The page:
Wind energy could supply 41% of US electricity by 2050

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US Department of Energy says wind energy could provide 41% of US demand by 2050. And in a slap down to the coal/nuclear lobby, DoE says wind energy cuts emissions significantly, saves consumers money, and has minimal integration costs.

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The Obama administration says wind energy could supply 35 per cent of the nation’s electricity by 2050, and says that within 10 years wind energy will be competitive even with existing coal plants.

The prediction is included in the US Department of Energy’s Wind Vision, a new era for wind energy in the US. It is an update of a document first released in 2008 by the Bush administration

In the latest version, the DoE says the current level of wind energy in the US – 4.5 per cent – is likely to double by 2020, before doubling again to 20 per cent of total demand by 2030.

The report predicts 35 per cent wind energy by 2050 as its core scenario, but says if wind costs are lower than expected, the result could be 41 per cent wind energy by 2050 – and this appears to be without assumed demand reductions from energy efficiency measures.

Doe wind penetration

The DoE says a 35 per cent contribution from wind energy will reduce emissions, clean up the environment, reduce bills, and remove fuel price risk. It says wind energy, even with the costs of integration, will save 2.3c/kWh off the energy bills of consumers under the 2050 scenario, or a total of $280 billion.

The DoE says the 2050 will deliver cumulative benefits of $400 billion in avoided damage from greenhouse gases, and further benefits of $108 billion from avoided emissions of fine particulates and nitrogen oxides and sulfur dioxides.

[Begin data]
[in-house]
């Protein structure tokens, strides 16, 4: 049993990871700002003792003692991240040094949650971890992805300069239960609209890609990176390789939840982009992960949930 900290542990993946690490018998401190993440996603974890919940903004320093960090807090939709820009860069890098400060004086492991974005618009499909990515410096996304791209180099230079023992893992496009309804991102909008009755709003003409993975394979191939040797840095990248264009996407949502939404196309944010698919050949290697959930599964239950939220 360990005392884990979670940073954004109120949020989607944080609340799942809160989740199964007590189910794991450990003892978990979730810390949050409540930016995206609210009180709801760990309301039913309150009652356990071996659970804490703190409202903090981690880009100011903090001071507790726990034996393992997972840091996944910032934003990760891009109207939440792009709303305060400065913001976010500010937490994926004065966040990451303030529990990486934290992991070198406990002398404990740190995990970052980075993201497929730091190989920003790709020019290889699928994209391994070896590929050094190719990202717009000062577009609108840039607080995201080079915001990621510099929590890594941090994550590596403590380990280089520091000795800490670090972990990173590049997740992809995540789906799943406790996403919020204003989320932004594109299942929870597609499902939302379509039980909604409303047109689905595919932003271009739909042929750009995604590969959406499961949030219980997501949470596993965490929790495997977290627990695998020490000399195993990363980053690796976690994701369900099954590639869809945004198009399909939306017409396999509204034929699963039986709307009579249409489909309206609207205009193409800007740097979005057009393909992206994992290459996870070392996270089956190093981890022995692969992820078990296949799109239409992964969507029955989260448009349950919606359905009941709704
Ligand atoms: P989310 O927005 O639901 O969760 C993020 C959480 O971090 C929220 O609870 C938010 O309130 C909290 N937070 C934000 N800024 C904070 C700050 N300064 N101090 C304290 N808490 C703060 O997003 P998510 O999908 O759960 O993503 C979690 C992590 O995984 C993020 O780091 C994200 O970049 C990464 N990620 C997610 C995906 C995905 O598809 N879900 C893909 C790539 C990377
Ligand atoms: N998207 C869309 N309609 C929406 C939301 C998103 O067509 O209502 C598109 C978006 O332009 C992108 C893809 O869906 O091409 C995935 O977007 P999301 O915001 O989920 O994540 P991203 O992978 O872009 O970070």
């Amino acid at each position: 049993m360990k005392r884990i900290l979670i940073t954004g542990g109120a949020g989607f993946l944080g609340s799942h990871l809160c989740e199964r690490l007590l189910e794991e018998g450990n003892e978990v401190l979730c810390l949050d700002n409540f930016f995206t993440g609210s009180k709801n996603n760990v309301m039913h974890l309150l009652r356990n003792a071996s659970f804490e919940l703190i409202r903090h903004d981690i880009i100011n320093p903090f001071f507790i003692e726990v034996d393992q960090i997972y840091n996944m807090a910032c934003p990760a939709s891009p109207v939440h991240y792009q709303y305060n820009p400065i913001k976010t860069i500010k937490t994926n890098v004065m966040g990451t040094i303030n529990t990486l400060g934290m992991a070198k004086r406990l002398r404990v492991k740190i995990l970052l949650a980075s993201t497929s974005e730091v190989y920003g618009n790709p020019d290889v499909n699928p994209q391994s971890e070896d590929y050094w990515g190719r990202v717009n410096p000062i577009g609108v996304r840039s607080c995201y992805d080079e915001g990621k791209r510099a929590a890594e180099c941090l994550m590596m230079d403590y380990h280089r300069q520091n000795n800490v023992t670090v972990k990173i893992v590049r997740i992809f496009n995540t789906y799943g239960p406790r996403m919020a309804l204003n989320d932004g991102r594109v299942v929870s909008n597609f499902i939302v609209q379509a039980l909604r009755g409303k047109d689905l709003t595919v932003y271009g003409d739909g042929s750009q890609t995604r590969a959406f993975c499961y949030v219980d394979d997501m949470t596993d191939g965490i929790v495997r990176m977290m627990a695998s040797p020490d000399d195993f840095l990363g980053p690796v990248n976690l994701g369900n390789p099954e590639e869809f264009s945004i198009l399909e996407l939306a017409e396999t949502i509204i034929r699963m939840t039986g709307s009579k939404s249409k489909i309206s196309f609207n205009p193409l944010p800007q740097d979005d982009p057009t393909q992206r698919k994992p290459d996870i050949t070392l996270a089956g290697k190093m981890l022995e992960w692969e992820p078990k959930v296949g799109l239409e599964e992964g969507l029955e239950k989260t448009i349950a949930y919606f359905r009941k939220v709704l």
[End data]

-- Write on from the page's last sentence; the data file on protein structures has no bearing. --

The public health benefits amount to 0.9c/kwh of wind. And it will reduce water consumption by 23 per cent, create around 600,000 jobs, and deliver around $1 billion a year to farmers and other land holders in lease payments.

DoE wind benefits

The DoE also noted a study on four rural counties in west Texas that found cumulative economic activity resulting from wind investments in local communities to be nearly $520,000 (in 2011 dollars) per MW of installed capacity over the 20-year lifetime of the wind plant.

To get to 35 per cent of total electricity demand by 2050, around 404GW of wind energy will need to be constructed, up from 61GW in 2013. That will take up around 1.5 per cent of US land, although almost all of this would be farm land available for other uses. Around one quarter will be sited offshore.

The report says in an “increasing number” of US markets, wind energy is already the cheapest source of new energy available, with the levellised cost of electricity in the best areas falling by one third in the past five years to $US45/MWh. (This includes access to transmission, as well as capital and balance of system costs).

DoE wind costs

And, in a further rebuff to those – particularly pro-nuclear advocates – who say that intermittent renewables add unspeakable amounts of so called “system costs”, the US Department of Energy says: “Wind generation variability has a minimal and manageable impact on grid reliability and related costs.”

The pro-nuclear lobby has launched a major campaign seeking to paint wind and solar as expensive because of system costs. Mostly, it cites its works produced by their own industry boosters.